If you leave the exam to the last minute of the last day, and a problem arises with your computer or internet provider, do not expect to re-take or re-submit the exam late. If you will delay, and aim for the last day, you should be *very* sure of your internet and computer.
 

5. I expect that all research you do on your homework and exams will include a bibliographic citation, and that you will not pass off work copied from other sources as your own.

One of the largest issues in online learning, and in online business today, is copyright. If you use material from another online source (or even from a different textbook), I expect that you will include at the end of your homework a "works cited" bibliographic list, with full information. This applies to ALL resources you use outside of our textbook, including those I provide.

This means that providing a URL that you visited is not sufficient - I want you to find out the author, the institution, the date of creation or last update, the page title, etc. If you can't find this information, don't use the site as your only reference. Find another site, one you can reference completely, and use that information. You can always include the partial citations from other sites you visit, but you cannot get credit for any research you do without documenting your sources.

This is a "hot button" for me. I'll give you a few chances if you get this wrong, asking you to resubmit your work correctly.  After the midterm, if you still neglect to include or correctly format your citations, you will not receive credit for that portion of the homework. Look in the START HERE area of our class for more information about citation expectations and assistance on how to format your work.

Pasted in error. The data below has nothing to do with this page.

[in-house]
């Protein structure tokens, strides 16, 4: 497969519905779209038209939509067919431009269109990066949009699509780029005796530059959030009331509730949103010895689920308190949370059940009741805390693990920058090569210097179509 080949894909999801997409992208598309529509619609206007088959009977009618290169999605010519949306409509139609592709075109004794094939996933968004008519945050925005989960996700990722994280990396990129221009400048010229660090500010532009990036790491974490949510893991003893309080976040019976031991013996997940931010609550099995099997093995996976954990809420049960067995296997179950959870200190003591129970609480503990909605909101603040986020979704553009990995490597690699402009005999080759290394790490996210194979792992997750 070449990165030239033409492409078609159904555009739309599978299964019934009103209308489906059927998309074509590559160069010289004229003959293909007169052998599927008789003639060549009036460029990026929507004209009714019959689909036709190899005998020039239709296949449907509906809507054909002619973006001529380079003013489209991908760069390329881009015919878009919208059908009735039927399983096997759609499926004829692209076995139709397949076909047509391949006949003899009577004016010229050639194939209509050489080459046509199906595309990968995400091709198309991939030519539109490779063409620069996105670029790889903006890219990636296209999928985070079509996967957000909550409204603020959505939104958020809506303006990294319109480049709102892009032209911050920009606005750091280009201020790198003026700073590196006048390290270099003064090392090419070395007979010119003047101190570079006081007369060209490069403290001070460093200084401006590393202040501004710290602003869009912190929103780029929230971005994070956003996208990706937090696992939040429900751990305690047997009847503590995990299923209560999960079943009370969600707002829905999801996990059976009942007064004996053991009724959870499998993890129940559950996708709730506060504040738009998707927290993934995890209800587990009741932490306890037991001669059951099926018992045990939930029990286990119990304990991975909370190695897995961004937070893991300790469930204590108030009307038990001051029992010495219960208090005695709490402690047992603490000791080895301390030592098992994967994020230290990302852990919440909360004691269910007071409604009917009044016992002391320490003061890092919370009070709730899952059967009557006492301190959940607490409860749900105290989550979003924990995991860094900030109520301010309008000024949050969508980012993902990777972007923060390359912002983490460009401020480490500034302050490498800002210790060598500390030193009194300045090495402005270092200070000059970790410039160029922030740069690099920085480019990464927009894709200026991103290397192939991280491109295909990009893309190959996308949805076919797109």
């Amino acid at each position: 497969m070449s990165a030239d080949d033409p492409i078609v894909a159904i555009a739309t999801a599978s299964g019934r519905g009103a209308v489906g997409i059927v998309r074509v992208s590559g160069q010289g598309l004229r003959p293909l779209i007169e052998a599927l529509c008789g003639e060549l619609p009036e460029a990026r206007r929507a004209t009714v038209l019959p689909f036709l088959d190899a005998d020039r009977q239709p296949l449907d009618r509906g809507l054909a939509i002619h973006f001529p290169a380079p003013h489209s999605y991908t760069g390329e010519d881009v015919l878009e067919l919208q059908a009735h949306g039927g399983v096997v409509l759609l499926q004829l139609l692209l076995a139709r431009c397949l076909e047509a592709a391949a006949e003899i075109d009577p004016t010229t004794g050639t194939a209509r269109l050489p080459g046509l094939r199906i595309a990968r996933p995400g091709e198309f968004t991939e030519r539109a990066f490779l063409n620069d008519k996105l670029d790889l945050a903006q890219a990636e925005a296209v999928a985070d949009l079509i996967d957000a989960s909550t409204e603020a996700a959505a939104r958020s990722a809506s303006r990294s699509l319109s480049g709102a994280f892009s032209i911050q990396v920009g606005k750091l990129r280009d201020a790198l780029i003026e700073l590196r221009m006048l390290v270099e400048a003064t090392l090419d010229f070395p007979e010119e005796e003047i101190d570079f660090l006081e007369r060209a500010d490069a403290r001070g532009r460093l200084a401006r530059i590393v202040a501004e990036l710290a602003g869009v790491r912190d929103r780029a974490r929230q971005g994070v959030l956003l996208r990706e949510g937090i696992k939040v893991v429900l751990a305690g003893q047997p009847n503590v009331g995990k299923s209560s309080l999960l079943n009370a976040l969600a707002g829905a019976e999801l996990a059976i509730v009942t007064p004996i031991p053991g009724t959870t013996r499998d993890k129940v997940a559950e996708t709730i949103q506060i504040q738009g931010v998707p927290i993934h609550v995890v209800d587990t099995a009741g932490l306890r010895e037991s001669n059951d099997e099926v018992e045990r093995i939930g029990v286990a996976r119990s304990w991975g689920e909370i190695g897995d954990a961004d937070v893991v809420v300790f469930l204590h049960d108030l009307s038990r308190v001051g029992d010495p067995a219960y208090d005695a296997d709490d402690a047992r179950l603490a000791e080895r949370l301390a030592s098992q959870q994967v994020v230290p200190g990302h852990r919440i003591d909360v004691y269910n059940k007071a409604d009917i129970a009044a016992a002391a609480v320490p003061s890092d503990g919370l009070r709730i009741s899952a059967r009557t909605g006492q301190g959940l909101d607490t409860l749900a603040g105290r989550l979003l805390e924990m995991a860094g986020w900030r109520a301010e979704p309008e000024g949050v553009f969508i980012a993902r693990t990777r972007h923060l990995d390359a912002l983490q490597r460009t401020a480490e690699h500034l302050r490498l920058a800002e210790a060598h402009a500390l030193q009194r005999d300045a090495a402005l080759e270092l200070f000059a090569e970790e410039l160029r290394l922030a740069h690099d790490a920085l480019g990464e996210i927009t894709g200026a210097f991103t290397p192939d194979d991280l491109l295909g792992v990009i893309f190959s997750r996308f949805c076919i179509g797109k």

Please see the syllabus for specific information and grading policies in the case of plagiarism, which will not be acceptable.

6. I expect you to ask questions, and let me know if you are lost or confused!

I'll do my best to proactively check on your progress in our course, and to email you if I see that you are missing concepts or making some errors. But in a large class, especially an online class where some folks will be logging in at totally different days and times from others, it is very difficult to keep track of everyone. Help me by asking questions! You can always "raise your hand" in class by posting something to the discussion board, which will be visible to the entire class. And, you can also always email me within our online course privately, which means no one else will see your question but me. And please don't think that I will not want to see your questions! :)

If you do find that the on-line course is not to your liking, and is not working for you, please do let me know by phone or email, or just a note under my door. It is important to me to know why our class did not work, and you can help me improve it significantly for future students by explaining what didn't work for you.

Please let me know if you have *any* questions about anything mentioned above. I'll do whatever I can to help you succeed in our class; give me a chance to help you!


SH - 8/13